As previously mentioned, the OM1 standard has now reached the stage where it can no longer keep up with most systems’ demands. Not only does OM1 experience signal-loss issues even over short distances, but it also is unable to reliably carry speeds north of 10GB/s over distances as short as 33 meters, rendering it obsolete for most high-bandwidth networks and long-haul installations.
Even though OM1 is being phased out of production by manufacturers, many industrial plants still use OM1 for process control and for supervisory control and data acquisition (SCADA) systems. Leading fiber-optic brands have reacted by increasing the price of OM1 to push customers towards the more modern fiber standards of OM3 and OM4. The industry has moved on to predominately OM3 and OM4 cables thanks to their increased performance capabilities and lower electronics- and laser-associated costs compared with the installation of single-mode fiber.
However, as highlighted above, over the last few years, the costs of single-mode fiber laser sources have dropped considerably. The difference in associated electronics costs is now negligible. Not only does single-mode fiber cabling cost less, but it doesn’t suffer from the bandwidth or distance restrictions suffered by OM3, OM4, and OM5 standards, giving single-mode fiber the advantage given its better longevity prospects.
That’s not to say that OM3, OM4, or even OM5 aren’t valid solutions. For instance, OM4 provides industrial plants in desperate need of fiber infrastructure upgrades a solution for high-density systems with a minimum reach of 150m for the 40 GB/s and 100 GB/s specifications.
If you have the increasingly outmoded OM1 standard fiber optic cables installed, it makes sense to upgrade and futureproof your fiber networks. Future IoT-enabled industrial equipment and network-driven devices will continue to increase bandwidth and speed demands. Thus, you need to upgrade to the latest standards to meet those future requirements.
While single-mode fiber presents the best solution for futureproofing your networks, your industrial plant’s specific constraints, combined with your budget allocation, will determine the best option for upgrading your facility. That’s why you need a great partner to assist you in selecting the right solution as the industry transitions over to the 40GB/s and 100GB/s parallel optics of the future.
Why Choose NCS to Be Your Fiber Optics Contractor?
With decades of operating in the fiber arena under our belt, NCS offers unrivaled experience in the design, installation, and maintenance of industrial fiber optic cabling. We have dedicated Fiber optics solutions installers and experts in Dallas, Houston & Corpus Christi who have invested heavily in the necessary training, termination tools, and testing equipment to deliver reliable fiber-related services.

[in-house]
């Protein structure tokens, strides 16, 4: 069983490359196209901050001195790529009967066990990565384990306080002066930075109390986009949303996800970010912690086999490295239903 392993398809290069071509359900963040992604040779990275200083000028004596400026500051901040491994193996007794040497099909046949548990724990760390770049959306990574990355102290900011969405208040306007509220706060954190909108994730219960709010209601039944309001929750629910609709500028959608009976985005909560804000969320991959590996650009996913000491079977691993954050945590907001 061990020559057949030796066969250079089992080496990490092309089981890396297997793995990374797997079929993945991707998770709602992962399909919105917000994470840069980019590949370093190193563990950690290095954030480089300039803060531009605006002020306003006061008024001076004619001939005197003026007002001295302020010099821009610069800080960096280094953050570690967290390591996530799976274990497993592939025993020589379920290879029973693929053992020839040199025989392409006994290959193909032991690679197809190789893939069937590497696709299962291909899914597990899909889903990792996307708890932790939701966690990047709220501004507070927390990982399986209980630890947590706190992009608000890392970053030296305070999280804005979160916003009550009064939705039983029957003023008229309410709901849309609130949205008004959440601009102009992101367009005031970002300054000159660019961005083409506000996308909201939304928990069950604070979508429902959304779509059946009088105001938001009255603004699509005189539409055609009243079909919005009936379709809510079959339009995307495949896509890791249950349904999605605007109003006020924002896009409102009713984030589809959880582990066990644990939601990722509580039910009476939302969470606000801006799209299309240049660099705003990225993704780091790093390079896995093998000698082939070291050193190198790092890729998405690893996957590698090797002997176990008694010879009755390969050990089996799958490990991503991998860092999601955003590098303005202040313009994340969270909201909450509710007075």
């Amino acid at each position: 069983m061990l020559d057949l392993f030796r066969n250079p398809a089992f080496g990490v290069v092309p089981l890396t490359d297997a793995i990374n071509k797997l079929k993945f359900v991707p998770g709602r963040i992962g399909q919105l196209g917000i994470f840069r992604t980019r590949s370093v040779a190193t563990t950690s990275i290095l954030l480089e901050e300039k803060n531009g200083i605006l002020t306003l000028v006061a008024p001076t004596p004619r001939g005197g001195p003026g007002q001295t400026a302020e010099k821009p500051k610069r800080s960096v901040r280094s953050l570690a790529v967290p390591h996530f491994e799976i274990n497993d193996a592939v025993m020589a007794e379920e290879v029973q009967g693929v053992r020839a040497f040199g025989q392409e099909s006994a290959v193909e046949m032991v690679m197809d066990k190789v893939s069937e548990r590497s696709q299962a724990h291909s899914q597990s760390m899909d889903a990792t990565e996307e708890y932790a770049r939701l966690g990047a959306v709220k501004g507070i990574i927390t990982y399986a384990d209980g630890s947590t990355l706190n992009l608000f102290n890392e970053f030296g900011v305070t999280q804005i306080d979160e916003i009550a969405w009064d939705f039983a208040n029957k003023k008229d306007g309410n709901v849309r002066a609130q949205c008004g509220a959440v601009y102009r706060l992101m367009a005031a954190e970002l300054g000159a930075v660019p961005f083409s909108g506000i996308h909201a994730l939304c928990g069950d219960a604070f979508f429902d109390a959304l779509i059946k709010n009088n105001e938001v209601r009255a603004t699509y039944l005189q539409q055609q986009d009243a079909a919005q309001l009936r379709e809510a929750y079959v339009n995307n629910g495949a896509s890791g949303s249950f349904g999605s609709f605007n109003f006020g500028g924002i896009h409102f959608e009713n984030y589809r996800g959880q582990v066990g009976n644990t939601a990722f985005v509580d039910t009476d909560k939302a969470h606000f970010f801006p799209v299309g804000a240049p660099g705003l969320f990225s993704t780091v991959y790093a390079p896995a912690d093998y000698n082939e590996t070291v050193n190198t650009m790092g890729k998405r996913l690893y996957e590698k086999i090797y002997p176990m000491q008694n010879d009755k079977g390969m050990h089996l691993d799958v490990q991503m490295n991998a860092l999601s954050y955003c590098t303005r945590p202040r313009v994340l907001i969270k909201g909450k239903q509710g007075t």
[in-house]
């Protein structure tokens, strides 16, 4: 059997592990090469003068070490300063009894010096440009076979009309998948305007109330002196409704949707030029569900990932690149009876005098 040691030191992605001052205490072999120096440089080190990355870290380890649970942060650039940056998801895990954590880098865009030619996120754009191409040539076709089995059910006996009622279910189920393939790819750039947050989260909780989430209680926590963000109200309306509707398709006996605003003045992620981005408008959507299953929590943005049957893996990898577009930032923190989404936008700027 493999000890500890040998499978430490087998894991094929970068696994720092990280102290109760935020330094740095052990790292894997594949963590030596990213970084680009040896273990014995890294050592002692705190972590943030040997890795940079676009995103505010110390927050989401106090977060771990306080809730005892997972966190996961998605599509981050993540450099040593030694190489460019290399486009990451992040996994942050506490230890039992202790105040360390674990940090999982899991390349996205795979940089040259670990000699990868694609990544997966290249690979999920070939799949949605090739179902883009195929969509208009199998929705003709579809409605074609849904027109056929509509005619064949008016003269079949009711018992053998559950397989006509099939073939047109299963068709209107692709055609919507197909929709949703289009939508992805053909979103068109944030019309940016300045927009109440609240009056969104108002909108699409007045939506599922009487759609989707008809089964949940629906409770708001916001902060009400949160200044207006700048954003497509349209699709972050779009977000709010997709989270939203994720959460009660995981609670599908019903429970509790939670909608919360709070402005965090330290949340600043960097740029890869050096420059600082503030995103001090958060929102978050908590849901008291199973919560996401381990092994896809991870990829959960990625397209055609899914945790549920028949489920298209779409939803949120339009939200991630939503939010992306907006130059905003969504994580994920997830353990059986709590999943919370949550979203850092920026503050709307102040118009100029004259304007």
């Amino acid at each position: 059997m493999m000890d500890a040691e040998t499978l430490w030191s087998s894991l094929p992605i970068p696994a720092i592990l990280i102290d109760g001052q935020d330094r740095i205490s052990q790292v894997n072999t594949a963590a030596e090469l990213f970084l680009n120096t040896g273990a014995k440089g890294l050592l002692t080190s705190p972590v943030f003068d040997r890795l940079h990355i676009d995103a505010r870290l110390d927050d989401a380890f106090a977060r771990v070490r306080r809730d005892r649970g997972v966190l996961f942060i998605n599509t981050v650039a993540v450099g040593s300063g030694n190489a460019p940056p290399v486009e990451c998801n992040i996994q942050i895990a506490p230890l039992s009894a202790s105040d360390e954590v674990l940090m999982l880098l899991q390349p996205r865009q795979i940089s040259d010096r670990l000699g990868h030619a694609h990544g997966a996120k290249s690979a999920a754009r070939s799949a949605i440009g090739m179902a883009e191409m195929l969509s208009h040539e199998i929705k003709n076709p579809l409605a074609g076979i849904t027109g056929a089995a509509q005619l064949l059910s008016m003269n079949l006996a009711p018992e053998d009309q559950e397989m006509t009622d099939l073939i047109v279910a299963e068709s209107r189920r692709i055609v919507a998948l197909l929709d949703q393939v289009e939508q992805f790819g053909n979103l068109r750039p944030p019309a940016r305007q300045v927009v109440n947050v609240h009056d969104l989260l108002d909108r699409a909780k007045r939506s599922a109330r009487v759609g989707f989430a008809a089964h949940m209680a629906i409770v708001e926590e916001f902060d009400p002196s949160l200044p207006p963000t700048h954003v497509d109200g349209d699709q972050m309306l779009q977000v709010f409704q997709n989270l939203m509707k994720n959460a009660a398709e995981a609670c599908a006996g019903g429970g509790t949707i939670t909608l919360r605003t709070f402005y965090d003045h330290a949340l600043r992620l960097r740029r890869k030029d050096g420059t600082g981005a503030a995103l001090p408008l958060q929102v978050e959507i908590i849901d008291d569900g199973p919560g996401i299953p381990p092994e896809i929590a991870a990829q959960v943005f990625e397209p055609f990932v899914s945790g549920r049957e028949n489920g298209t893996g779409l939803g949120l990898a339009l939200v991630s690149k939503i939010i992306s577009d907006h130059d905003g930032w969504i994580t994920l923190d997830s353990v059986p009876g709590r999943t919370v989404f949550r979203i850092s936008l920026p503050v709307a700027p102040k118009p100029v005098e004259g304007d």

NCS has top-tier status with leading manufacturers including but not limited to Corning, Commscope, and Panduit. Our credentials include:
- Corning Fiber Installation (CFI)
- Panduit Certified Technician (PCT)
- CommScope Broadband OSP Fiber
- CommScope OSP Fiber D&E
- CommScope Fiber Optic Infrastructure Specialist
Having worked extensively in the industry, we have intimate knowledge of an industrial plant’s fiber network pathways and infrastructure, and our long-standing safety record speaks for itself. Our memberships in both ISNetworld and Avetta demonstrate our commitment to maintaining a safe environment that minimizes risk and organizational liability.
ISNetworld is an independent reviewer of contractors and suppliers. Potential clients go to ISN to find verified information on contractors’ safety programs, incident records, audits, training documents, insurance certificates, employee background checks, and more. ISN, as well as third-party data providers, reviews and confirms self-reported information and collects it in the ISNetworld database, where it is available to clients who can search for exactly the contractor or supplier that fits their needs. Learn more: https://www.isnetworld.com/.
Avetta helps enterprises assess and mitigate risk by handling the vendor pre-qualification process. They ensure that service providers conform to all health, safety, environmental, and other relevant legislation. Avetta asks questions and creates profiles that are tailored to the vendor’s specific services, risk profile, and industry. Vendors are individually assessed to ensure that they have adequate coverage, documented procedures, and qualified workers, and they meet compliance standards. Learn more: https://www.avetta.com/.
If you would like to learn more about our fiber capabilities, don’t hesitate to contact a member of our expert fiber team to inquire about an installation quote.